Sometimes there is no avoiding the hills in San Francisco

Editor’s note: This the first in a two part series about bicycle riding around the Bay Area.

When my family and I came home from Portland last summer, I was really excited about the prospect of increasing ridership in Tucson by improving our infrastructure.

After having spent the week in the Bay Area, however, I am convinced it’s not all about the infrastructure. There are other elements that I believe Tucson is missing. I’ll write more about that in tomorrow’s post.

First, though, let’s check out what biking in the Bay Area looks like.

I actually only got to ride once. The rest of the week we used public transportation, which was absolutely awesome, or drove with our friends and their two kids.

On Friday, my friend Nate and I hopped on a BART train in Oakland and took it to San Francisco. Check out the route below, which was suggested by Nick Carr, a senior transportation planner with the San Francisco Municipal Transportation Authority.

There is a spot on some BART trains for bikes, but they aren't currently allowed during certain rush hour times.

We went very early Friday morning. It was really cool to be out in the city before all the tourists hit the streets. It was a different view of San Francisco.

When we got off the BART, we took a short section of Market Street to the Embarcadero, which follows the waterfront along the bay.

At 6 a.m. on a Saturday morning there is very little traffic in the financial district along Market Street.

At the beginning of our ride, there was a bike lane on the Embarcadero, but many cyclists also ride along the paved area off the road. I am not sure if that’s legal though.

Some cyclists ride on the sidewalk to the right.
Bike symbols dot the bike lanes along the Embarcadero.
Eventually the bike lane ends and cyclists must share the road with tour buses or ride on a narrow sidewalk along Fisherman's Wharf.

Eventually we came to the end of Fisherman’s Wharf where a path starts for bikers and walkers.

Cyclists are instructed to go left, while walkers go right.
This section of path along the bay is shared between walkers and cyclists.

We varied the route a little because we wanted to find coffee. After a quick pit stop, we decided we would ride along the boundary of Presidio Park and encountered not a road, but a long flight of stairs. We decided to climb them cyclocross style, but once we made it to the top there were only more stairs, so we decided to backtrack a few blocks.

After getting to the top we found more stairs.

At this point we encountered some of those crazy hills San Francisco is known for. Because I forgot my GPS, I don’t know what the actual grade was, but I do know I had a hard time keeping my front wheel on the pavement.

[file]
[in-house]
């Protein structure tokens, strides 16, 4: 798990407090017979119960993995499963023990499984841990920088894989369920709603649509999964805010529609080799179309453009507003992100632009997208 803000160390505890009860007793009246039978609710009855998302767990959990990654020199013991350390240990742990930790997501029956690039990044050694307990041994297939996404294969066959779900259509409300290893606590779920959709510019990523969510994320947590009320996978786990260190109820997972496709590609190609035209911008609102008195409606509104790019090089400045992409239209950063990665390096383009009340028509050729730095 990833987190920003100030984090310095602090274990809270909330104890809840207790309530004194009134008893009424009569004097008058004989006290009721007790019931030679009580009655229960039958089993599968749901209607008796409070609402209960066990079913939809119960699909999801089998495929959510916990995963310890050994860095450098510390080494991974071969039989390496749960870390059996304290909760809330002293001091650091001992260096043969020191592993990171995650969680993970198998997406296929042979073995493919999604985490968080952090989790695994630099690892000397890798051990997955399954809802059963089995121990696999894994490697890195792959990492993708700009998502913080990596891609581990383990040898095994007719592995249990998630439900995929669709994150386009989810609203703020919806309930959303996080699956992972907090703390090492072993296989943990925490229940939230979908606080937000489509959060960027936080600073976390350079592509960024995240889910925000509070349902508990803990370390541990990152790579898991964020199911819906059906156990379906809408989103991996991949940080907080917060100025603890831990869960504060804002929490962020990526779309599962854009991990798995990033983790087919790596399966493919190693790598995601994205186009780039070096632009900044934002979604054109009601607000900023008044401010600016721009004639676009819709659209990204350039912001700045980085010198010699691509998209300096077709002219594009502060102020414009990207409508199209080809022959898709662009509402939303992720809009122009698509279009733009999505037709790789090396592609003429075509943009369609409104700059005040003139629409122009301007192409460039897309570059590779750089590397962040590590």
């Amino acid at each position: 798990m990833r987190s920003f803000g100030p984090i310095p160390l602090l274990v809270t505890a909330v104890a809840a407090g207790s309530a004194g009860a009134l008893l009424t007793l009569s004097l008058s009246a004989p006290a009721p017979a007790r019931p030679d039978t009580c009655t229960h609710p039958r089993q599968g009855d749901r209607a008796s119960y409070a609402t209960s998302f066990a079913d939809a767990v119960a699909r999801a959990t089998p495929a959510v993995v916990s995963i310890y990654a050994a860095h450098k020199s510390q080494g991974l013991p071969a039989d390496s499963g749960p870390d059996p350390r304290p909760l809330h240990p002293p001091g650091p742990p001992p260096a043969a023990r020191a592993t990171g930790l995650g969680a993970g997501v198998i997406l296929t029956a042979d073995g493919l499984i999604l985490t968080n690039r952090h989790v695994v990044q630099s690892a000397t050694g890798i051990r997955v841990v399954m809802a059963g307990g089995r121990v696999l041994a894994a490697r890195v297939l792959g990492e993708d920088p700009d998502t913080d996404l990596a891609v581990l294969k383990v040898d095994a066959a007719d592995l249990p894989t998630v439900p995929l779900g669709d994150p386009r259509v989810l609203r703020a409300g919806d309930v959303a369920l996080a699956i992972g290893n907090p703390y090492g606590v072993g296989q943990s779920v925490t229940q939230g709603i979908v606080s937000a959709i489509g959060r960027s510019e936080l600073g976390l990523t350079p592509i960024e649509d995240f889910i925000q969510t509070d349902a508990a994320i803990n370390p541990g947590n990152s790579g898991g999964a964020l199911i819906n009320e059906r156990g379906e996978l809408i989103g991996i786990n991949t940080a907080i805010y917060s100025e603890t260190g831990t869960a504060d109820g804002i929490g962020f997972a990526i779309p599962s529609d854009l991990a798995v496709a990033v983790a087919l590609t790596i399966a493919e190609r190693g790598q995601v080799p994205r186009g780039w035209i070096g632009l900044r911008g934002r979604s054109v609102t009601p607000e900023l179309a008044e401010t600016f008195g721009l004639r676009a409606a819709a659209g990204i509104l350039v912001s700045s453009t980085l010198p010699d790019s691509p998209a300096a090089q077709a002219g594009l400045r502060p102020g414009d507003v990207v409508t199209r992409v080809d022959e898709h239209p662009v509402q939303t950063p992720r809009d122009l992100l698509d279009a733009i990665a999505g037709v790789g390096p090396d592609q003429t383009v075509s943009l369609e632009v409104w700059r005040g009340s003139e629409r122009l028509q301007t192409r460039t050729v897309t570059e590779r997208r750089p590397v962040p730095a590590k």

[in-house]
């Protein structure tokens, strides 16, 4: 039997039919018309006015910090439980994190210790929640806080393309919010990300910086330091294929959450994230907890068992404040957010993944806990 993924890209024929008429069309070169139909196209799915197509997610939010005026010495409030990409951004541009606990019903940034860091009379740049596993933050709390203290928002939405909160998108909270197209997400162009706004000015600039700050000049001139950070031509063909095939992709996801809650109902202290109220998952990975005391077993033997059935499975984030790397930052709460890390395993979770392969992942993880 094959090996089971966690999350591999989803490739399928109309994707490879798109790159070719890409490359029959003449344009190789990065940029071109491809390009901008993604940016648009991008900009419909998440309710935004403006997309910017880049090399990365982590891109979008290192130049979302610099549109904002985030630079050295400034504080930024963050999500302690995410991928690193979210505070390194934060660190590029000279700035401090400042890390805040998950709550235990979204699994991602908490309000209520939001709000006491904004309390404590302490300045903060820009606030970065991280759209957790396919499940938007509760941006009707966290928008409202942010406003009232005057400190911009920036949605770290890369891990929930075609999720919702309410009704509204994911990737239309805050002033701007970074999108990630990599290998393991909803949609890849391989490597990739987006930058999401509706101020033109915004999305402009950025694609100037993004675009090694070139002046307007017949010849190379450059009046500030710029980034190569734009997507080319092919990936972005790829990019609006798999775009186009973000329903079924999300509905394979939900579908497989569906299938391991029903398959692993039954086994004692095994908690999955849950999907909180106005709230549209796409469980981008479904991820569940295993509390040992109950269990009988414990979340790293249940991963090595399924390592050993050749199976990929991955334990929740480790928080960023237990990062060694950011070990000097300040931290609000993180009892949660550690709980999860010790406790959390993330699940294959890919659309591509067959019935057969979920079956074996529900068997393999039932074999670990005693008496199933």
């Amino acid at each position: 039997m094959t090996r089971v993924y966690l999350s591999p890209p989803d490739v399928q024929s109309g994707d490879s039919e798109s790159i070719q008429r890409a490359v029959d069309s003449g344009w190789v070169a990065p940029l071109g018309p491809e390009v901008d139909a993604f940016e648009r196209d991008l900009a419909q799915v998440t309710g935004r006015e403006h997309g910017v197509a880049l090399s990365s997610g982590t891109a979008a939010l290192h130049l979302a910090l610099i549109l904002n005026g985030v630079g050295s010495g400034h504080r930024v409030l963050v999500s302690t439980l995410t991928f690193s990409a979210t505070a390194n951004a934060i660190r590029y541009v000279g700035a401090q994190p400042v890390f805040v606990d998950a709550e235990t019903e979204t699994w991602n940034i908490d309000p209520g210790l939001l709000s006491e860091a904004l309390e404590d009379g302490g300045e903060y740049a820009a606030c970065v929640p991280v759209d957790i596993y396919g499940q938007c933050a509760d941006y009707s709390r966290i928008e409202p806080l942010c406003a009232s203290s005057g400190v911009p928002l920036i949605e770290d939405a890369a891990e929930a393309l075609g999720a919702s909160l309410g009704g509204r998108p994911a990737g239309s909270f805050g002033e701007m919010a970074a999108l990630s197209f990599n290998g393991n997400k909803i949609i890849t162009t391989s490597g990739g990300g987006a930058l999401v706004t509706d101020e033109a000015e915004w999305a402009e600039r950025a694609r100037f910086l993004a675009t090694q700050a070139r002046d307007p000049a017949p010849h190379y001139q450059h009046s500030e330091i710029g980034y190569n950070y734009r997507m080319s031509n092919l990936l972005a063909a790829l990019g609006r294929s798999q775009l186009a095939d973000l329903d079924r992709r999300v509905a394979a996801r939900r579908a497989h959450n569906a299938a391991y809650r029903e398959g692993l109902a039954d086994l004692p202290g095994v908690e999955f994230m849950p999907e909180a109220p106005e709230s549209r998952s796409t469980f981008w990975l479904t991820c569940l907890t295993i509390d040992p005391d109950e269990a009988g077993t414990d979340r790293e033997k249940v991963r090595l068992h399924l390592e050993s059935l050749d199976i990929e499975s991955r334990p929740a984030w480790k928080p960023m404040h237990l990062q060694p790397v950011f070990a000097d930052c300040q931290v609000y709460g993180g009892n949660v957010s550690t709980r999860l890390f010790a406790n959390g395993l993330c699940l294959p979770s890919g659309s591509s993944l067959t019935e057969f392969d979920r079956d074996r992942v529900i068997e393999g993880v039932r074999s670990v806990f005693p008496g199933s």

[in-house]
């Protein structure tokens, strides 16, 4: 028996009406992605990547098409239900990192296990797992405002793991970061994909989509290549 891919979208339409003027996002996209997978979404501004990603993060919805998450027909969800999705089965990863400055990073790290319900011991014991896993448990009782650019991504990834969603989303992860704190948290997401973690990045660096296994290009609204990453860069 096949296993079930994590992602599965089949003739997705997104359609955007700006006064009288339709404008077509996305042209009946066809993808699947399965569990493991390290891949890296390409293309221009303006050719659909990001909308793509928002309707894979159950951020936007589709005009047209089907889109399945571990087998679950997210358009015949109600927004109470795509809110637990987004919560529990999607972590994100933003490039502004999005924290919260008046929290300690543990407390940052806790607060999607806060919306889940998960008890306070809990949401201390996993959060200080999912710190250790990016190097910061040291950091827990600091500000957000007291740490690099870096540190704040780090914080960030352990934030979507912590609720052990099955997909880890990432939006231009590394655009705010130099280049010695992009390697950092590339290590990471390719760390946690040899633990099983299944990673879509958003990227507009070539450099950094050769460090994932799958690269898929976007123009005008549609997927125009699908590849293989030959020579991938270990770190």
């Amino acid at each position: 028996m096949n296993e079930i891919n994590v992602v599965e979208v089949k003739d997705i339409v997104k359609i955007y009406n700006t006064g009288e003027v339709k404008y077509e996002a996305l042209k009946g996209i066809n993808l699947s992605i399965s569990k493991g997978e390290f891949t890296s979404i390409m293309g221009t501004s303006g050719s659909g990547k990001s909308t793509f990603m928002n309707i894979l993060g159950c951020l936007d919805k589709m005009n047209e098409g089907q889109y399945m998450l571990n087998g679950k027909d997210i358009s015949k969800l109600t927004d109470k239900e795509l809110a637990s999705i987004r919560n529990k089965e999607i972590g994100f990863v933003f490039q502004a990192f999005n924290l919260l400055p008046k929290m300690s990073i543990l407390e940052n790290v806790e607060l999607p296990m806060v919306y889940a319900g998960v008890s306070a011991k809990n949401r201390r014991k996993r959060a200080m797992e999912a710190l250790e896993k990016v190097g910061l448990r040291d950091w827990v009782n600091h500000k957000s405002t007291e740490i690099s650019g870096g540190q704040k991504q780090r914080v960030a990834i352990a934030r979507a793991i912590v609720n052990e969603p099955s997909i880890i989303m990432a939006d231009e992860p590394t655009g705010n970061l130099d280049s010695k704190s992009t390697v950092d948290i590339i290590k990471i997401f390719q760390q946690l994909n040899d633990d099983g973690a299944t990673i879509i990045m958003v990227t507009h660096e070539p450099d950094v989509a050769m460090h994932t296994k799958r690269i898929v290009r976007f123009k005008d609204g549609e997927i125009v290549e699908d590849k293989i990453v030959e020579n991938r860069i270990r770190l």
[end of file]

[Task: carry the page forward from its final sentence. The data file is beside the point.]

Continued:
We struggle up one of San Francisco's many hills. Nate does this hill with one hand on the handlebars and the other grasping his cup of coffee.
Almost at the top!

Once we made it to the top we headed west and ended up riding between a row of houses and a park. With the old cobblestone roads, zero traffic,  damp weather and lush green park, it could have easily been a European city.

We hit Arguello Road, which is one on the city’s major bike routes. It has paved bike lanes from the Presidio all the way to Golden Gate Park.

A bus stops in the bike lane along Arguello to pick up passengers.
A bikey cafe serves cyclists on Arguello just before Golden Gate Park.

Once in Golden Gate park, we traveled on a route that was heading the opposite direction as automobiles.

A left turn lane for bikes in Golden Gate Park.
Bicycles can ride against traffic in Golden Gate Park.
A bike-only lane in Golden Gate Park.

We popped out of Golden Gate park at the Panhandle, which if you look at a map of the area looks just like it sounds. The panhandle park has a pedestrian-only section on the south and a shared bike and pedestrian path on the north side.

The panhandle has cyclists ride on the north side of the narrow park.
Signs like this one in the Panhandle direct cyclists to various routes throughout the city.
A bike signal in the Panhandle.

We reached the end of the park and started the route known as “The Wiggle.”

Signs like this one show you which way to turn to stay on the Wiggle.

The Wiggle is a bike route developed by San Francisco cyclists that avoids several large hills and allows you to get from the east to west sides of San Francisco and is generally ridden in the opposite direction we rode it.